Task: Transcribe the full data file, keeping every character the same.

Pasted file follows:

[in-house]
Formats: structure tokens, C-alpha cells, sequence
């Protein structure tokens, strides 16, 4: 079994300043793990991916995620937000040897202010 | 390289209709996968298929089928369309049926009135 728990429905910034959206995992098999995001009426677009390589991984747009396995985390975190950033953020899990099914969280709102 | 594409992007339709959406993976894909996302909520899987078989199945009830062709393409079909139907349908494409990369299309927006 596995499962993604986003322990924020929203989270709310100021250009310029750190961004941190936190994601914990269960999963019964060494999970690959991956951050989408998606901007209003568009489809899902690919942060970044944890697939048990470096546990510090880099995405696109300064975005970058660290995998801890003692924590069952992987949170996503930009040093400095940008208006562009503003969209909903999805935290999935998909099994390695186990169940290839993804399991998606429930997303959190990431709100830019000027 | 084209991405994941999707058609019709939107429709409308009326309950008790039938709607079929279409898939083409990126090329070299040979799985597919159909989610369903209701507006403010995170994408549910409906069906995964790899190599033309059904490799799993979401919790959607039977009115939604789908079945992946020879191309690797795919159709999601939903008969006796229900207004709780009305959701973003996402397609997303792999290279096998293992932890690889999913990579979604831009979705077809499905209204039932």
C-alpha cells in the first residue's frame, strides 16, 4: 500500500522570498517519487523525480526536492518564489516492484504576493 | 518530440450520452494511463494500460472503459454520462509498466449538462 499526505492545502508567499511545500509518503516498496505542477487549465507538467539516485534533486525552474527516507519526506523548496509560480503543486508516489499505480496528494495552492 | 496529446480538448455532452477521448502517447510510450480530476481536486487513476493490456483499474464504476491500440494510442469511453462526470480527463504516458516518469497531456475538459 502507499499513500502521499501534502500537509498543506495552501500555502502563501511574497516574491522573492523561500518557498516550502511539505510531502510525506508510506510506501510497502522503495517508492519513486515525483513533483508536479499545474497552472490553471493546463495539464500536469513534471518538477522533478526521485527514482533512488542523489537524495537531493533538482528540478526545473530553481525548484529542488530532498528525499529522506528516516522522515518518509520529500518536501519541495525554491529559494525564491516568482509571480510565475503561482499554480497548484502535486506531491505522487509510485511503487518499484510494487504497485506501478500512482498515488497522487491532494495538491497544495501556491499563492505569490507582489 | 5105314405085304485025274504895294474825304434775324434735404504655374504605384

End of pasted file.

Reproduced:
[in-house]
Formats: structure tokens, C-alpha cells, sequence
């Protein structure tokens, strides 16, 4: 079994300043793990991916995620937000040897202010 | 390289209709996968298929089928369309049926009135 728990429905910034959206995992098999995001009426677009390589991984747009396995985390975190950033953020899990099914969280709102 | 594409992007339709959406993976894909996302909520899987078989199945009830062709393409079909139907349908494409990369299309927006 596995499962993604986003322990924020929203989270709310100021250009310029750190961004941190936190994601914990269960999963019964060494999970690959991956951050989408998606901007209003568009489809899902690919942060970044944890697939048990470096546990510090880099995405696109300064975005970058660290995998801890003692924590069952992987949170996503930009040093400095940008208006562009503003969209909903999805935290999935998909099994390695186990169940290839993804399991998606429930997303959190990431709100830019000027 | 084209991405994941999707058609019709939107429709409308009326309950008790039938709607079929279409898939083409990126090329070299040979799985597919159909989610369903209701507006403010995170994408549910409906069906995964790899190599033309059904490799799993979401919790959607039977009115939604789908079945992946020879191309690797795919159709999601939903008969006796229900207004709780009305959701973003996402397609997303792999290279096998293992932890690889999913990579979604831009979705077809499905209204039932």
C-alpha cells in the first residue's frame, strides 16, 4: 500500500522570498517519487523525480526536492518564489516492484504576493 | 518530440450520452494511463494500460472503459454520462509498466449538462 499526505492545502508567499511545500509518503516498496505542477487549465507538467539516485534533486525552474527516507519526506523548496509560480503543486508516489499505480496528494495552492 | 496529446480538448455532452477521448502517447510510450480530476481536486487513476493490456483499474464504476491500440494510442469511453462526470480527463504516458516518469497531456475538459 502507499499513500502521499501534502500537509498543506495552501500555502502563501511574497516574491522573492523561500518557498516550502511539505510531502510525506508510506510506501510497502522503495517508492519513486515525483513533483508536479499545474497552472490553471493546463495539464500536469513534471518538477522533478526521485527514482533512488542523489537524495537531493533538482528540478526545473530553481525548484529542488530532498528525499529522506528516516522522515518518509520529500518536501519541495525554491529559494525564491516568482509571480510565475503561482499554480497548484502535486506531491505522487509510485511503487518499484510494487504497485506501478500512482498515488497522487491532494495538491497544495501556491499563492505569490507582489 | 5105314405085304485025274504895294474825304434775324434735404504655374504605384